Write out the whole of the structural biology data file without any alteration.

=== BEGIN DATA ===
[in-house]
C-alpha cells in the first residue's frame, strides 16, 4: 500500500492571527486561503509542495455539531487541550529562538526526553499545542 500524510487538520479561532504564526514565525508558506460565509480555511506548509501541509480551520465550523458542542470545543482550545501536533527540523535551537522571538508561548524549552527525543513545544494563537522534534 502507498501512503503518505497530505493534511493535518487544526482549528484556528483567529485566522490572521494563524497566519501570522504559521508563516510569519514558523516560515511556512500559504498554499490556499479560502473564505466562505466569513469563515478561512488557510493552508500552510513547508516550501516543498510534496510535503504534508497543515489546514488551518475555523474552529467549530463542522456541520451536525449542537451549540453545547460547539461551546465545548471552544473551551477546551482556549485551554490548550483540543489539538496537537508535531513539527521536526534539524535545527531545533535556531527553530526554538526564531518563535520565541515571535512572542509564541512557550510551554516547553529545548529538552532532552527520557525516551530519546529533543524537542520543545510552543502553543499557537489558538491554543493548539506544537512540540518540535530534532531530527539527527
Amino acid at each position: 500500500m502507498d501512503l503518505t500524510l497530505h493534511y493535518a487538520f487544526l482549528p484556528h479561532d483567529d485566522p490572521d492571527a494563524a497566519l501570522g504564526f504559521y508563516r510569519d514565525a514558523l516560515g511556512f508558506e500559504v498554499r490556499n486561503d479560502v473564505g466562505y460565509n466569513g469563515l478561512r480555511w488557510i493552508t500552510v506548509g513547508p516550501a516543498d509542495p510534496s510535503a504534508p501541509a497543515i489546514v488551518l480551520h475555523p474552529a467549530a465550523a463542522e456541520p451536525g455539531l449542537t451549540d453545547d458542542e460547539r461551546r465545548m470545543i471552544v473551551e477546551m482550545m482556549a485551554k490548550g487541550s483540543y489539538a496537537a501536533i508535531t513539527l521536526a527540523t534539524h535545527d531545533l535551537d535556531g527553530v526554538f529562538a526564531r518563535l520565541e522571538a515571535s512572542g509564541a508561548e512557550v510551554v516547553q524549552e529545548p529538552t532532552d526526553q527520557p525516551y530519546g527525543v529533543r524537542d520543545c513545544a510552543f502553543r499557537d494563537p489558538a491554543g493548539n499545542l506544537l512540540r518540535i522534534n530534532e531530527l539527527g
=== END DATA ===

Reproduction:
[in-house]
C-alpha cells in the first residue's frame, strides 16, 4: 500500500492571527486561503509542495455539531487541550529562538526526553499545542 500524510487538520479561532504564526514565525508558506460565509480555511506548509501541509480551520465550523458542542470545543482550545501536533527540523535551537522571538508561548524549552527525543513545544494563537522534534 502507498501512503503518505497530505493534511493535518487544526482549528484556528483567529485566522490572521494563524497566519501570522504559521508563516510569519514558523516560515511556512500559504498554499490556499479560502473564505466562505466569513469563515478561512488557510493552508500552510513547508516550501516543498510534496510535503504534508497543515489546514488551518475555523474552529467549530463542522456541520451536525449542537451549540453545547460547539461551546465545548471552544473551551477546551482556549485551554490548550483540543489539538496537537508535531513539527521536526534539524535545527531545533535556531527553530526554538526564531518563535520565541515571535512572542509564541512557550510551554516547553529545548529538552532532552527520557525516551530519546529533543524537542520543545510552543502553543499557537489558538491554543493548539506544537512540540518540535530534532531530527539527527
Amino acid at each position: 500500500m502507498d501512503l503518505t500524510l497530505h493534511y493535518a487538520f487544526l482549528p484556528h479561532d483567529d485566522p490572521d492571527a494563524a497566519l501570522g504564526f504559521y508563516r510569519d514565525a514558523l516560515g511556512f508558506e500559504v498554499r490556499n486561503d479560502v473564505g466562505y460565509n466569513g469563515l478561512r480555511w488557510i493552508t500552510v506548509g513547508p516550501a516543498d509542495p510534496s510535503a504534508p501541509a497543515i489546514v488551518l480551520h475555523p474552529a467549530a465550523a463542522e456541520p451536525g455539531l449542537t451549540d453545547d458542542e460547539r461551546r465545548m470545543i471552544v473551551e477546551m482550545m482556549a485551554k490548550g487541550s483540543y489539538a496537537a501536533i508535531t513539527l521536526a527540523t534539524h535545527d531545533l535551537d535556531g527553530v526554538f529562538a526564531r518563535l520565541e522571538a515571535s512572542g509564541a508561548e512557550v510551554v516547553q524549552e529545548p529538552t532532552d526526553q527520557p525516551y530519546g527525543v529533543r524537542d520543545c513545544a510552543f502553543r499557537d494563537p489558538a491554543g493548539n499545542l506544537l512540540r518540535i522534534n530534532e531530527l539527527g